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Stadiums and sports betting

Sheryl Ring at Fangraphs adds another dimension to the SCOTUS sports betting decision story.

But there is another incentive for states to legalize sports betting aside from just basic tax revenue. We’ve talked about ballpark deals, particularly in the context of the Marlins. If states legalize betting at games and tax those bets, they can guarantee themselves a potentially large revenue stream out of the baseball stadiums they subsidize for teams — which suddenly makes ballparks a much more interesting investment for local governments. It wouldn’t be terribly surprising to see some ballparks look a little more like racetracks in the future, with the ability to place bets at the park itself. The idea of ballparks as entertainment centers, rather than simply sporting venues, is one which lends itself particularly well to this model.

But remember the potential for a patchwork we discussed. Let’s say that Pennsylvania and New York legalize sports betting and allow it at ballparks, and Missouri and Wisconsin don’t. Now you have a situation where big-market teams like the Phillies and Yankees have access to another revenue source, while smaller-market teams like the Brewers and Cardinals don’t. In an era of superteams, state laws could suddenly have a big impact.

On the other hand, sports gambling already happens all the time — and I’m not just talking about racetracks and off-track betting. I’m talking about websites like FanDuel. Many states, partly in response to PASPA, already either make gambling illegal or tightly regulate it, and that has led to a series of lower-profile cases arguing that daily fantasy sports are actually gambling — a proposition which courts have been debating for years. We’ve seen New York settle a case for millions of dollars against FanDuel and DraftKings, and this issue has arisen over and over again in courts throughout the Seventh Circuit, which covers Illinois, Indiana, and Wisconsin. This constant legal limbo has led to financial trouble for daily-fantasy companies. But the Supreme Court’s decision is likely to grant FanDuel and its industry peers a new lease on life.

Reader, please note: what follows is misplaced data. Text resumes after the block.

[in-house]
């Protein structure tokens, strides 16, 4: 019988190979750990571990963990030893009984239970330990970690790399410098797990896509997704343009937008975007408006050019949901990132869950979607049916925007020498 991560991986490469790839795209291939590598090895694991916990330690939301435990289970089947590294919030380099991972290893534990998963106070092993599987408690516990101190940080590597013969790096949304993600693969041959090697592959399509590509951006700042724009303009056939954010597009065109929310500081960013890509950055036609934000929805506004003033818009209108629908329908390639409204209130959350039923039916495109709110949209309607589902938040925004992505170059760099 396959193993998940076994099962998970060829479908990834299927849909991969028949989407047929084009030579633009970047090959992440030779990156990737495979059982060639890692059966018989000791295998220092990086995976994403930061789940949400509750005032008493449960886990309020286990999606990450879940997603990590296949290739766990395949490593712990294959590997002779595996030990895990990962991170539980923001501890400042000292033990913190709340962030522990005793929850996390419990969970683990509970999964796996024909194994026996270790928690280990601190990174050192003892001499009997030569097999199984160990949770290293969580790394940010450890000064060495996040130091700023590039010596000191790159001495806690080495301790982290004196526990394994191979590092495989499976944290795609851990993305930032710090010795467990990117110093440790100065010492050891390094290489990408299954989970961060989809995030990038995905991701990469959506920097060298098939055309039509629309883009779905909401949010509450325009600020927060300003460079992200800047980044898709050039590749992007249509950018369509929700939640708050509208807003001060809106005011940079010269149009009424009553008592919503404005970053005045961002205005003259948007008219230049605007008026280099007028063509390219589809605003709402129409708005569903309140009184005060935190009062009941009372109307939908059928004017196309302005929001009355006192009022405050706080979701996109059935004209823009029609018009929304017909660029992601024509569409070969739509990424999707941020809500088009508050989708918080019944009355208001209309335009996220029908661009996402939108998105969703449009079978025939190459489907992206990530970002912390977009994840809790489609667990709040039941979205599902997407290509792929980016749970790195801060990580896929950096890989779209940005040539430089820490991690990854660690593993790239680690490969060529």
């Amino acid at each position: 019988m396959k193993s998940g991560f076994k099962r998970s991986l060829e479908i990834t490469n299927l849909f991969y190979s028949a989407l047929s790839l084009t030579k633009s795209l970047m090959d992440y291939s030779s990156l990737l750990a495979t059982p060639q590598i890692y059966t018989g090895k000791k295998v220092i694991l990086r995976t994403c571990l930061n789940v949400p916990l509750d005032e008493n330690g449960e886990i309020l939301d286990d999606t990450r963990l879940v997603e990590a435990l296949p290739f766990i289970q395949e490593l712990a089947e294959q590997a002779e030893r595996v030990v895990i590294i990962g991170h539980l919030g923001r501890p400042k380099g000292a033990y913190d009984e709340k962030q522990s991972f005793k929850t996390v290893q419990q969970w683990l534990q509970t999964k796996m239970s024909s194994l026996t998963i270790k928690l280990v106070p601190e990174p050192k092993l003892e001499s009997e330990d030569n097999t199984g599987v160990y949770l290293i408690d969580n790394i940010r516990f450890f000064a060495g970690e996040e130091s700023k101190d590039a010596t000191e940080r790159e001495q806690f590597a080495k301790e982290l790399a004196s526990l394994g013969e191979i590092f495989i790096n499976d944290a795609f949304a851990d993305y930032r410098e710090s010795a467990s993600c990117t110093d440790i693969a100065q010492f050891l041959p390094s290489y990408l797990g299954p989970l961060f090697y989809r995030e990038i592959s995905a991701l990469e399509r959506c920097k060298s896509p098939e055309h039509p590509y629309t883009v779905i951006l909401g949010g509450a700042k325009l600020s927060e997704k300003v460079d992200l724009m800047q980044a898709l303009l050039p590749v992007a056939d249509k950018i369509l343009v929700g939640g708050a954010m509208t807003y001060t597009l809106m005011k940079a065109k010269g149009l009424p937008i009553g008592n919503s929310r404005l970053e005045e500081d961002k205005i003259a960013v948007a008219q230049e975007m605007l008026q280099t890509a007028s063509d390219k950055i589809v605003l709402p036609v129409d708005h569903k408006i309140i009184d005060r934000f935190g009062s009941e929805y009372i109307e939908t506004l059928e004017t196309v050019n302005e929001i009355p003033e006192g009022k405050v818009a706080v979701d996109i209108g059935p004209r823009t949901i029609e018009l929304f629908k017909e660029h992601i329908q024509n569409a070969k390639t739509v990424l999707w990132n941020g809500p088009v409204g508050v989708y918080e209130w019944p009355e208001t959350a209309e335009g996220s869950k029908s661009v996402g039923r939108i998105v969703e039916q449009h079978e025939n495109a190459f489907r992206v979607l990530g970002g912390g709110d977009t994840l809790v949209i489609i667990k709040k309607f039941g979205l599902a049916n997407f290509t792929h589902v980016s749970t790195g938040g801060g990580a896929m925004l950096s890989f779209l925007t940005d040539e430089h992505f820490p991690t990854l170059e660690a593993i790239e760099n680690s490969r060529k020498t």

Fangraphs is a baseball website so its focus is only on that sport, but there’s no reason to think that the “let’s have sports betting at sports venues” idea would be so limited. I mean, football is the 800 pound gorilla of sports betting, and I have to imagine the idea of creating that kind of enhanced revenue stream will have occurred to Jerry Jones and Bob McNair as well. If they can pitch the idea as being mutually beneficial to the local governments they have fleeced out of taxpayer dollars received stadium deals from, that could make for a strong lobbying team at the Capitol. I’m not saying this will happen – I don’t even know what the NFL’s official position on the SCOTUS ruling is – but it could happen, and if it does it will be a lot more formidable than the usual collection of casino and horse racing interests, which are usually at odds with each other. It’s worth keeping an eye on.

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